I’ve also been putting on a bit of weight, though whether that’s down to my lowered metabolism or the fact that I’m back at a workplace which is keen to provide as many meals and snacks as possible is hard to say. Maybe both. In any case, a visit to the doctor in midweek suggests that the cancer has paused its advance, though more detailed results won’t be forthcoming until early April. Until then, let’s hope for smooth sailing (and an absence of coughing).

New Year, New Movies

As promised, something a little lighter. The turn of the year brings with it Oscar season and a swathe of awards-bait movies. Somewhat unusually, this year I’ve managed to see a few of them. This has proved to be good timing. Movies gunning for golden statuettes can tend to be desperately self indulgent, but I actually enjoyed most of the movies that I watched over the Christmas period.

Below are brief reviews of four of those movies (one of them is not an awards-bait movie, but I did see it over the holidays). I also saw The Irishman, Scorsese’s mob epic, on Netflix, which was probably the best way to watch it, as it’s an interminably long retread of ground that Scorsese has already crossed and re-crossed, mostly in the company of the same actors. I’m not a big Scorsese fan but when all a movie has going for it is familiarity and technical achievement, it’s going to be a lesser work.

For upcoming movies, I still want to catch Greta Gerwig’s Little Women and I’m looking forward to Armando Ianucci’s The Personal History of David Copperfield. However, while I wait for those, on with the reviews, in more or less chronological order:


Knives Out, Rian Johnson

Having become the focus of Internet fan ire a year earlier for his work on Star Wars: The Last Jedi, Rian Johnson’s return with a wonderful modern version of the classic Agatha Christie detective story is a warming success. Garnished with a truly wonderful cast, led by Anna de Armas and Daniel Craig, it does what Johnson likes doing best: takes apart a well-known genre, figures out what makes it tick, then puts it back together in a form just skewed enough to require the audience to pay close attention.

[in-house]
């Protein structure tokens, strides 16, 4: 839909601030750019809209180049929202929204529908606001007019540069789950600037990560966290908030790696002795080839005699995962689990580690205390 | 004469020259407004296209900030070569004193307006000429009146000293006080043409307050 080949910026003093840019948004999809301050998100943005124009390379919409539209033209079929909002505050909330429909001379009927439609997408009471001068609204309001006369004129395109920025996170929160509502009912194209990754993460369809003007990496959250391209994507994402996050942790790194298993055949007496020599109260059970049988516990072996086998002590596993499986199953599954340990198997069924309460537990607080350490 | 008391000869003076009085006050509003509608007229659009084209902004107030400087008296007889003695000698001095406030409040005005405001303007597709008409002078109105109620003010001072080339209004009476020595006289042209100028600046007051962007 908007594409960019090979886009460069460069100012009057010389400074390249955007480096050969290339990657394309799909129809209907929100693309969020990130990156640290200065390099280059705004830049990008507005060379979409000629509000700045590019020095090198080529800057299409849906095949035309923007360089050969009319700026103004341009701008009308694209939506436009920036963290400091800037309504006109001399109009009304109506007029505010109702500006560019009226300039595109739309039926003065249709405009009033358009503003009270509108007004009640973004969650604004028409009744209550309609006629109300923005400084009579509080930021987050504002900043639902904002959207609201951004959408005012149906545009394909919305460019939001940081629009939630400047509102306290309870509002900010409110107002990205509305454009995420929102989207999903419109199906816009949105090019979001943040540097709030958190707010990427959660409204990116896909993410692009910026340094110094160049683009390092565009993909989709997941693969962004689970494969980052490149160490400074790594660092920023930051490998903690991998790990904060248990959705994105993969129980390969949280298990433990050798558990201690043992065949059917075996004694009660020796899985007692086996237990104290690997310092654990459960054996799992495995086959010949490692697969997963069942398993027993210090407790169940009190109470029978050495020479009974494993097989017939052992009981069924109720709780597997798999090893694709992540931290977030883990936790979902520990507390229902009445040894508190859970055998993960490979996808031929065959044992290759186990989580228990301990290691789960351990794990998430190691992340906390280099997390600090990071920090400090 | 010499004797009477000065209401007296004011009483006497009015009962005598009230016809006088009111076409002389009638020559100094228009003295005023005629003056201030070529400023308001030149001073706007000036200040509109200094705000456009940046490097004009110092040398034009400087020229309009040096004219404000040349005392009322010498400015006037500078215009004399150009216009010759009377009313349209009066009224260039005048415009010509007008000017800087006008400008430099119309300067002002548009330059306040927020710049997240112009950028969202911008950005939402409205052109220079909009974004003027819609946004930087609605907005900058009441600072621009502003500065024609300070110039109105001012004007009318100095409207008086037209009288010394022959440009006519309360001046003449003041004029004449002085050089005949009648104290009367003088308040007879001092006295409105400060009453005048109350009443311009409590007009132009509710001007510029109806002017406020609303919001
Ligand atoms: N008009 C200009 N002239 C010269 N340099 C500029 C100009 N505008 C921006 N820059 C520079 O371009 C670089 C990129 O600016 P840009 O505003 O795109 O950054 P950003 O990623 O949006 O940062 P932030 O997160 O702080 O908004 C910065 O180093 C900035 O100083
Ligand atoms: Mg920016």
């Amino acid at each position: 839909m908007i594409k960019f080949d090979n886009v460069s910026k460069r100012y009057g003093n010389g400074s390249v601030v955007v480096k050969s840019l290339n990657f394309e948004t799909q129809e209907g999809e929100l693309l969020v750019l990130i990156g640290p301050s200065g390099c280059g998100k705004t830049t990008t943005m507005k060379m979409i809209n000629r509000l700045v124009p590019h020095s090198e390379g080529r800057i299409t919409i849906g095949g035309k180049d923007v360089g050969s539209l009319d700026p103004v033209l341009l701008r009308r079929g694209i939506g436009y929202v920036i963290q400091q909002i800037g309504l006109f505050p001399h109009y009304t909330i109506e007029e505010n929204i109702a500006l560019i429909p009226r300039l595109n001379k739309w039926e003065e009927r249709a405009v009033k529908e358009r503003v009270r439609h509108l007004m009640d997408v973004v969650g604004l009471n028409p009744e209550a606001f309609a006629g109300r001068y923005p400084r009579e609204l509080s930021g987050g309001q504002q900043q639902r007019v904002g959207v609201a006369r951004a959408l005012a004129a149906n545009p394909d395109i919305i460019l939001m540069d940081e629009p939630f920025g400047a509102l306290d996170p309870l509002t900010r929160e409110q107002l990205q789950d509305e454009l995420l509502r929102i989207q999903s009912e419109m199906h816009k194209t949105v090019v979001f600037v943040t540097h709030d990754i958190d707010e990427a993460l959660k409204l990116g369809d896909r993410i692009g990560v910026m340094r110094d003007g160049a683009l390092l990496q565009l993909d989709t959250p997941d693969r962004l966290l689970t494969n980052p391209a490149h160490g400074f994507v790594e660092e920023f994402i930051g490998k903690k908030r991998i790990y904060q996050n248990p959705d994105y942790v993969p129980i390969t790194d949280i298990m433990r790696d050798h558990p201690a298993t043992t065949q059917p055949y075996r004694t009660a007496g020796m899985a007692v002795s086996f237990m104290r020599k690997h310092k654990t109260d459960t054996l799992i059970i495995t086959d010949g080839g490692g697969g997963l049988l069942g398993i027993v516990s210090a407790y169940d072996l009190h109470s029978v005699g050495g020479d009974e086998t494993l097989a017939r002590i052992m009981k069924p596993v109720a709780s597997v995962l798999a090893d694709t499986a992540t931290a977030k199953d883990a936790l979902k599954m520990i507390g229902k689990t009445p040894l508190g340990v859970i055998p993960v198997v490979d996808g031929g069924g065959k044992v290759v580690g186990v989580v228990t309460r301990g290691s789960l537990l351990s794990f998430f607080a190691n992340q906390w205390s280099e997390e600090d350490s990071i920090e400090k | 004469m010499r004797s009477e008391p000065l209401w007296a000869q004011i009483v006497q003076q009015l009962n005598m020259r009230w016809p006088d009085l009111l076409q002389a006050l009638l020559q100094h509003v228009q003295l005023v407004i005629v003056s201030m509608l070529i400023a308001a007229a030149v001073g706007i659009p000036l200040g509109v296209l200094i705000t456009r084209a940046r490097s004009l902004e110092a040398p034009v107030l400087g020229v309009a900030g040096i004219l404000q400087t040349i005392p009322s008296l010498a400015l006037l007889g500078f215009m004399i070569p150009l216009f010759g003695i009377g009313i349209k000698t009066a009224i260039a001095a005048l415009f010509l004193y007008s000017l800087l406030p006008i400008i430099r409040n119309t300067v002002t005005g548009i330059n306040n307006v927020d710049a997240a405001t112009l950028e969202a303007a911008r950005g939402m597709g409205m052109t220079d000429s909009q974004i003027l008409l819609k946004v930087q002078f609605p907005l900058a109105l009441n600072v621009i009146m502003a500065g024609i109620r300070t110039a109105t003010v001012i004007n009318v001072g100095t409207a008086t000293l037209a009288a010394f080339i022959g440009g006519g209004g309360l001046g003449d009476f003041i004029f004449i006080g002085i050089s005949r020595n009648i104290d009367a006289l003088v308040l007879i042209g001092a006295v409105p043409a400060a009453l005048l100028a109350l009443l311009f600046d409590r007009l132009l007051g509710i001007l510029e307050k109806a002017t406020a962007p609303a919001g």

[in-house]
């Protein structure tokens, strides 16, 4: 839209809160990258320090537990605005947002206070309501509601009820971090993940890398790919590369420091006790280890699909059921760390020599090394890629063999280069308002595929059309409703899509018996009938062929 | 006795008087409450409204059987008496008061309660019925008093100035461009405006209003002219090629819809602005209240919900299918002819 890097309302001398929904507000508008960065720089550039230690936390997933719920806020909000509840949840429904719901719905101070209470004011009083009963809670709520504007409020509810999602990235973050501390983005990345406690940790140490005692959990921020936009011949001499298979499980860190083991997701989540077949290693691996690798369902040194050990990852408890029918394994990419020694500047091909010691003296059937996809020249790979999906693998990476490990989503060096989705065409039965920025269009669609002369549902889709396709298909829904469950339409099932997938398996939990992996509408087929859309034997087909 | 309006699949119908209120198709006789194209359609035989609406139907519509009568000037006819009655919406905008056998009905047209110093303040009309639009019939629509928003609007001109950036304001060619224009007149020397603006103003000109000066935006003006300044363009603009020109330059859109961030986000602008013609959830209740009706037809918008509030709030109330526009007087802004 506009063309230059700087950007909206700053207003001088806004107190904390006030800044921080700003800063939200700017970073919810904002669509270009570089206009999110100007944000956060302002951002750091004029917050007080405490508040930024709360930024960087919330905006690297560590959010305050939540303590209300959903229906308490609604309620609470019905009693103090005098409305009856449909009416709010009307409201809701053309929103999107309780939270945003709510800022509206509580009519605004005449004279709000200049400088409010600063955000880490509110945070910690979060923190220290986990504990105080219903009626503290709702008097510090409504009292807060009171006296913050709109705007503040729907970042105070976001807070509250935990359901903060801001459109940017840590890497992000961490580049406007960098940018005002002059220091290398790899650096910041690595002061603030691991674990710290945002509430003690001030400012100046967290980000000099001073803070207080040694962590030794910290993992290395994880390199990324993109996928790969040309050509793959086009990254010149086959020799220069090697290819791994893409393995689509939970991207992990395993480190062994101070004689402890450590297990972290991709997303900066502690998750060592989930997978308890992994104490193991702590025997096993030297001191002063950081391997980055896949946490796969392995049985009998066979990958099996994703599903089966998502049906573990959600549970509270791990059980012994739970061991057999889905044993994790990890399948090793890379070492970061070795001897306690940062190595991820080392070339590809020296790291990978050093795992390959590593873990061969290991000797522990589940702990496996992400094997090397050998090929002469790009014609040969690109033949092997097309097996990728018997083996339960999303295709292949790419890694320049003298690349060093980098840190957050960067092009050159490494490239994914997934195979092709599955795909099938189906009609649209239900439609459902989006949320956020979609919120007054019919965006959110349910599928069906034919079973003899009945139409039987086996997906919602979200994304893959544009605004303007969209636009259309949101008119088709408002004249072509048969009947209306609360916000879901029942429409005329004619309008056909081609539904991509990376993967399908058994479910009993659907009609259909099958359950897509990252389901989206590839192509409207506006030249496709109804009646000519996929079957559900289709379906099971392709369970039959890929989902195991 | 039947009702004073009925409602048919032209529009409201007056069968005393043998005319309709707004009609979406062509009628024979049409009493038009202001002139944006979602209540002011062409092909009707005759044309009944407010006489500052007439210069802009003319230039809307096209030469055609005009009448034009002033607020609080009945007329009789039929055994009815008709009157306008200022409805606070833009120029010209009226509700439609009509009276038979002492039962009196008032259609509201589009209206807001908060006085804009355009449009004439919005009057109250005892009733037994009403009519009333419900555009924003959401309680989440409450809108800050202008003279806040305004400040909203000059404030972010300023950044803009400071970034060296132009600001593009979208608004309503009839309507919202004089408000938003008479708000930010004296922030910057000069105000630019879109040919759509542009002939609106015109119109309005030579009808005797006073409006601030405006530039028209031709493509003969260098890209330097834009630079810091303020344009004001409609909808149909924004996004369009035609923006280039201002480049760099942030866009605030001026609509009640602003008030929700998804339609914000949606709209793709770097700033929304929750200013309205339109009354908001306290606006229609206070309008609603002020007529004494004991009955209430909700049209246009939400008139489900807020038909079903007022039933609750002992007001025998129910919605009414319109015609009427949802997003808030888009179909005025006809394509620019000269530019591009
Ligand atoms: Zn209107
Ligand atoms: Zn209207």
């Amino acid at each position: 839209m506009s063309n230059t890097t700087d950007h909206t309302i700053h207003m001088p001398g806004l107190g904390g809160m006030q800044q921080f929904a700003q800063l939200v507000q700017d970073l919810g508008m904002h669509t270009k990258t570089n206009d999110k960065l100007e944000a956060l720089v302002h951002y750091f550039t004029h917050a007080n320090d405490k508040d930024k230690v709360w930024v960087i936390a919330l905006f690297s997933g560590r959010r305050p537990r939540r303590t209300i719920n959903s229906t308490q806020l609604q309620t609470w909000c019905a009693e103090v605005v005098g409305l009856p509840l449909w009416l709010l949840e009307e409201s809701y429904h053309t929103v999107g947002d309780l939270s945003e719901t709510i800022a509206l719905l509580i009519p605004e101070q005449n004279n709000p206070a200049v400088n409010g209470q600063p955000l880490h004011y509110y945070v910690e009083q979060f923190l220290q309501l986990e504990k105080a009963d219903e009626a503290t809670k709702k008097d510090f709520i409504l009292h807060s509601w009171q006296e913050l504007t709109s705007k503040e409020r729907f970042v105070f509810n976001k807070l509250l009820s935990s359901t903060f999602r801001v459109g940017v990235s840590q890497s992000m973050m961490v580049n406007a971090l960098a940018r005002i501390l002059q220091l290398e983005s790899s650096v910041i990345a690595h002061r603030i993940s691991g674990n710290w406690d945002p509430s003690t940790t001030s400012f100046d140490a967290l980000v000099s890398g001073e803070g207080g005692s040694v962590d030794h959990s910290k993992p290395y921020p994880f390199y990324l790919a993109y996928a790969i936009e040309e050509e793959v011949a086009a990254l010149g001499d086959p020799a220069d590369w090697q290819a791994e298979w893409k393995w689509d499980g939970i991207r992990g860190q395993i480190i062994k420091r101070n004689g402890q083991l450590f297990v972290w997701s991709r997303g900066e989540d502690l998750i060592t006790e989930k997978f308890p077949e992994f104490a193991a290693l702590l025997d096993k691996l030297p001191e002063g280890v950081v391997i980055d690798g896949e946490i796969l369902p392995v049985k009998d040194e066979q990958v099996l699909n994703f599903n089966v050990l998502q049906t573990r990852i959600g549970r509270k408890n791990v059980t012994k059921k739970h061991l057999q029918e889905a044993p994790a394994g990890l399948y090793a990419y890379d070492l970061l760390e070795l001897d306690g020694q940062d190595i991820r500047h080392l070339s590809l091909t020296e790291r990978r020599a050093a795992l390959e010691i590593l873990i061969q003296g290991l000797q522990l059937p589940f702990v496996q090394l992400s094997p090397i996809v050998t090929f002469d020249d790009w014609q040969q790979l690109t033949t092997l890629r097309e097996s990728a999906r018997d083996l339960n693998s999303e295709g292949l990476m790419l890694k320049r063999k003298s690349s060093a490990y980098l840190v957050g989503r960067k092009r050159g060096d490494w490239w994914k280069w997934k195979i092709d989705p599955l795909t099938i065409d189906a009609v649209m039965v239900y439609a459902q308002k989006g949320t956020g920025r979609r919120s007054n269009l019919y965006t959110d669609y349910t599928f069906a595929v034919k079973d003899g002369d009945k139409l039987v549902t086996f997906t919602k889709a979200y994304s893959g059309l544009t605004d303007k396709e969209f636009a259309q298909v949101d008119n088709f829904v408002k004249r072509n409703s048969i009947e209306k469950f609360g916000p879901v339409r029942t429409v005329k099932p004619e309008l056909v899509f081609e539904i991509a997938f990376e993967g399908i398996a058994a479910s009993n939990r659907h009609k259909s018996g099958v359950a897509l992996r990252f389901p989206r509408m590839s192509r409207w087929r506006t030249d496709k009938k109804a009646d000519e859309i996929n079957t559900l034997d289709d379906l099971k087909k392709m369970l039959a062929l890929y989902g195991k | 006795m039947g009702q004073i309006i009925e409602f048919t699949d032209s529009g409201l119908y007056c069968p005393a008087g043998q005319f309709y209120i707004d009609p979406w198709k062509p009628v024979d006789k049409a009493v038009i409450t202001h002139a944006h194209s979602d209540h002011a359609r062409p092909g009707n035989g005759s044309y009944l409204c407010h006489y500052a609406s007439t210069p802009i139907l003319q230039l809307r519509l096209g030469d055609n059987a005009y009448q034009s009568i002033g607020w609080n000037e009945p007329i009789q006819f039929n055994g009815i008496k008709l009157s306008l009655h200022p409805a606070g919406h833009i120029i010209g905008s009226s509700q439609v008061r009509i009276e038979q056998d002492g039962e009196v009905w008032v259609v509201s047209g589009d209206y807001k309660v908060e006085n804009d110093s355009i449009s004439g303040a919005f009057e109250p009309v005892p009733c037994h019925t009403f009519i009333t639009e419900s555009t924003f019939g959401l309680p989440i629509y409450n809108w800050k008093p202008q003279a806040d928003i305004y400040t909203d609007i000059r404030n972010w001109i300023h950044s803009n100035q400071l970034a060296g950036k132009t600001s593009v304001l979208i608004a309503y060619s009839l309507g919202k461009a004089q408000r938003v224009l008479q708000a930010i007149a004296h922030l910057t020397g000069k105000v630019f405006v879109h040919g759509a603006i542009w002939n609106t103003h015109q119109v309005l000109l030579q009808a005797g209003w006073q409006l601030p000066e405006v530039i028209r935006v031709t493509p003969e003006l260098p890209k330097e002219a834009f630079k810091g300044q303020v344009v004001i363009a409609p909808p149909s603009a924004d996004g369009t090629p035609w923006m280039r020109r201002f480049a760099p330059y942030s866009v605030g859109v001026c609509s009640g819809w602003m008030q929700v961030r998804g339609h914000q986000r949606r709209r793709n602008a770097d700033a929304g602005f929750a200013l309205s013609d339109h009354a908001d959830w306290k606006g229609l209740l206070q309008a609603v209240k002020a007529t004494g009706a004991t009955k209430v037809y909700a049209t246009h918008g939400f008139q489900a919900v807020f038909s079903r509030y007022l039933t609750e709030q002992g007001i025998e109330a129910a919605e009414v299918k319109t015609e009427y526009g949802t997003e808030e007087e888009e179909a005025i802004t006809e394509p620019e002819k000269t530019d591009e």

Paying attention pays off in this case, as Knives Out plays fair throughout, providing all the information that the audience needs to figure out what’s going on. Casually mentioned facts reappear later in the story, and no one is entirely to be trusted. Even better, the film lays out early on exactly what happened, turning instead into an exploration of how and why it happened. It’s a subtle distinction, but it brings the characters and their motivations to the fore, much to the evident joy of the cast.

Often when the people involved in a movie have clearly had a good time making it, the movie itself is a bit of a mess. That’s not the case here. Johnson’s script is tight and purposeful, and his cast are clearly having a ball playing a bevy of horrible, entitled people. Chris Evans, Michael Shannon, and Jamie Lee Curtis are all worthy of note, but Craig’s louche detective Benoit Blanc is a constant joy. All the happier news then that Johnson is planning further movies starring him. Bring them on.


Star Wars: Rise of the Skywalker, J.J. Abrams

It’s been a tough few years for Star Wars fans at the movies. For all the money they’ve made, the Star Wars films have stuttered for Disney, with production on movies outside the main story having been halted. Which leaves only the final movie in the trilogy of trilogies for now. Following on from The Force Awakens, which was predictable but buoyed up by its appealing young cast, and The Last Jedi, which did interesting things with the Star Wars universe but clunked in several areas, we have Rise of the Skywalker, which lands with the dullest, heaviest of thuds.

The problem lies mostly with the writer/director. J.J. Abrams has a talent for tapping into fan nostalgia and grabbing audience interest with mysterious stories, but if Rise of the Skywalker proves anything, it’s that he has no idea how to plot a movie. He got away with it in The Force Awakens, which could devote itself to setting up mysteries for later films and which in any case borrowed its plot from earlier films in the franchise, but here he’s required to provide payoff for at least two and as much as eight earlier films, and he really doesn’t.